Baseball Magazine - April, 1980

Baseball Magazine's predictions were written by the same author as the Baseball Illustrate's prognostication, so it goes to reason that the two magazines had the same outlook on the Phillies.  Once again the Phillies' pitching staff was called into question as the team was targeted for fourth place in 1980.

N.L. East: Philadelphia Phillies

by Dan Schlossberg


1979: 84-78 .519 (4th in NL East) * Team BA .266 (4th) * Home Runs 119 (8th) * Runs 683 (7th)


* Stolen Bases 128 (6th) * ERA 4.16 (T-10th) * Complete Games 33 (T-3rd) * Saves 29 (10th)


The highest-paid team in the National League last year, the Philadelphia Phillies hardly justified their average salary of $159,000 per man.


Though they finished six games over .500, they wound up fourth, 14 games behind, in the NL East- victims of sudden slumps and massive injuries.


Pete Rose, Mike Schmidt, and Steve Carlton did well, but few other Phils played up to their championship form of previous years.


The good defense was there, as always, but a return to the top in 1980 depends on a host of comebacks.




Switch-hitting infielders Pete Rose and Larry Bowa had opposite years. Rose, now 39, prospered in the first year of his $800,000-per-season contract and finished second in the batting race to Keith Hernandez of St. Louis.


The one-time Cincinnati star put together a 23-game hitting streak, longest in the majors, in September and hit .524 (29-for-55) over a two-week span through September 23. The hot streak coincided with his return to the leadoff spot under new manager Dallas Green, who replaced Danny Ozark.


Rose also belied the legend that he is slow; he stole 20 bases, a career high. His batting average was .331.


On the other hand, Bowa fell more than 50 points to .241, Greg Luzinski's 18 homers were about half what management expected, and both Garry Maddox and Bake McBride hit well below their career averages.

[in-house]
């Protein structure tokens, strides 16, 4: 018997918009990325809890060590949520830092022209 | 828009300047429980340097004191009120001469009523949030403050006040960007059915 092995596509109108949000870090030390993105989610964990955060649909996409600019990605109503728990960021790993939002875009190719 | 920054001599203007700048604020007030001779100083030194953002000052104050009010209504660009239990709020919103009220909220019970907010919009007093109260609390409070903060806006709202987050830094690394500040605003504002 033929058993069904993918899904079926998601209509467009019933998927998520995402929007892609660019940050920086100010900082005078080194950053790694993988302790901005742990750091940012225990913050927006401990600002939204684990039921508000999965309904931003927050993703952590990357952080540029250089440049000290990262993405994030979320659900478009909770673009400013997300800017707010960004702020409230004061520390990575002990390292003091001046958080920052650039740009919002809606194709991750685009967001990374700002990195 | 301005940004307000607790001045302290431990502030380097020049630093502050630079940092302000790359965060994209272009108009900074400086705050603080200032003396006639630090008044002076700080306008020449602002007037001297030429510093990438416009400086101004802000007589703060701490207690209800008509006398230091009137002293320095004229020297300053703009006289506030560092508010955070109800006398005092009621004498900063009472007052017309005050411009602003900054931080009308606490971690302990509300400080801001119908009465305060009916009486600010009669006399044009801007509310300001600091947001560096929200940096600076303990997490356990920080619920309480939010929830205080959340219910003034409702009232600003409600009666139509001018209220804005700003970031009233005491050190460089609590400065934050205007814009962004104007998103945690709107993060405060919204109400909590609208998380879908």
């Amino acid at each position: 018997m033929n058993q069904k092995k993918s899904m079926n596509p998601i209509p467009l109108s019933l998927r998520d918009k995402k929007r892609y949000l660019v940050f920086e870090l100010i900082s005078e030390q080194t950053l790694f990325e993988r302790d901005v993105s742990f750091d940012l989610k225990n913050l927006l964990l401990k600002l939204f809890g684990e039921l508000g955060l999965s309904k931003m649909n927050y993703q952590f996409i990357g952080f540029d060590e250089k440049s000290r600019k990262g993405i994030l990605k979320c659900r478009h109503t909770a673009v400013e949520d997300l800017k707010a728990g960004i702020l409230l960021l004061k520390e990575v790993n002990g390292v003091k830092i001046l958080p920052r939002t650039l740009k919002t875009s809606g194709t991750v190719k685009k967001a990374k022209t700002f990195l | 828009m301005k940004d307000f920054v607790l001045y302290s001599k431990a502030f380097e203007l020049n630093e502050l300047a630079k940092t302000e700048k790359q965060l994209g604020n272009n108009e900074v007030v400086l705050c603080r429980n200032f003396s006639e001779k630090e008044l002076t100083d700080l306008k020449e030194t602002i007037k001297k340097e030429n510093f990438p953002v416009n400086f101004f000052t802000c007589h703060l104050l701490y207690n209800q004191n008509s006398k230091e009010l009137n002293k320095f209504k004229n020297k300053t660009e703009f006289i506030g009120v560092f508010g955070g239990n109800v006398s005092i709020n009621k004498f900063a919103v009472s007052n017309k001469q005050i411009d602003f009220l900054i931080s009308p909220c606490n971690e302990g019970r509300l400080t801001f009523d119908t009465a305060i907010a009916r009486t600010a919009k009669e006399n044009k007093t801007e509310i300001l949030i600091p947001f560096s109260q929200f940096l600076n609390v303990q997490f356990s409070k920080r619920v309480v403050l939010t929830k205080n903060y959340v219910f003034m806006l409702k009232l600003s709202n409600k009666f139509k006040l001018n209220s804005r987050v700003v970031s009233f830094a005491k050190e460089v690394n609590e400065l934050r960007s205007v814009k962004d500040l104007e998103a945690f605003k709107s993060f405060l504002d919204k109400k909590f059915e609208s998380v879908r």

Spray-hitting Greg Gross, an outfielder who became a free agent, was the only Phil besides Rose to top .300, but Mike Schmidt produced a career-high 45 homers, three behind league-leader Dave Kingman. Schmidt's 114 RBI were two short of his career peak.


Schmidt, who lead the league with 120 bases on balls, was the fourth Phil to hit at least 40 home runs in a season. Chuck Klein did it twice and Dick Allen and Cy Williams once each.


Unfortunately for both the Phils and Schmidt, the powerful third baseman is a streak hitter who can go for weeks without a hit. He is also the only player in baseball history who hit four consecutive home runs twice. Schmidt's latest feat came against San Francisco last summer, when he homered in his last trip Friday night and his first three trips Saturday night.


Asked about his tendency to hit in streaks, the infielder replied, "I can't explain it. If I could, I'd do something about it."


Management tried. Danny Ozark moved Schmidt around in the batting order in attempts to end his slumps, and even tried using him as leadoff hitter, with Rose dropped to third.


When he's "on," however, Schmidt normally bats third in an effort to capitalize on his speed- in the event he walks, or hits a single or double instead of a home run.


The Phils would benefit greatly from a return to form of Greg Luzinski, who had at least 35 homers and 100 RBI in each of the two seasons previous to the disaster of 1979.


Maddox and McBride, other outfielders, both hit in the .280 range with a dozen or so homers and 60 RBI last summer- and both can do better.


Catcher Bob Boone, an eight-year Phil who hurt his knee in a late-season collision with Joel Youngblood of New York, has a new four-year contract and should begin the season in good health. He's a fine hitter with some power.



Four Phils swiped at least 20 bases last season, but Dallas Green would like to employ more of a running game. Much depends on the comeback of Larry Bowa, who has topped 30 three times.


Maddox led the club with 26 a year ago, followed by McBride (25) and Bowa and Rose, with 20 apiece. Mike Schmidt once swiped 29 in a season, had five straight years of at least 14 until 1979, and may be asked to run more.




Four Phils won Gold Gloves for fielding excellence last year and Larry Bowa- whose .991 mark was the best ever by a shortstop in a single season- should have.

Philadelphia is the best defensive club in the NL and led the circuit with a .983 percentage and only 106 errors. The catching corps committed only five passed balls, one more than league-leader Montreal.


Both Garry Maddox and Bake McBride are outfielders who can fly, and there's good speed in the infield, where third baseman Mike Schmidt and second baseman Manny Trillo were two of the Gold Glove selections.


Maddox and catcher Bob Boone were the others.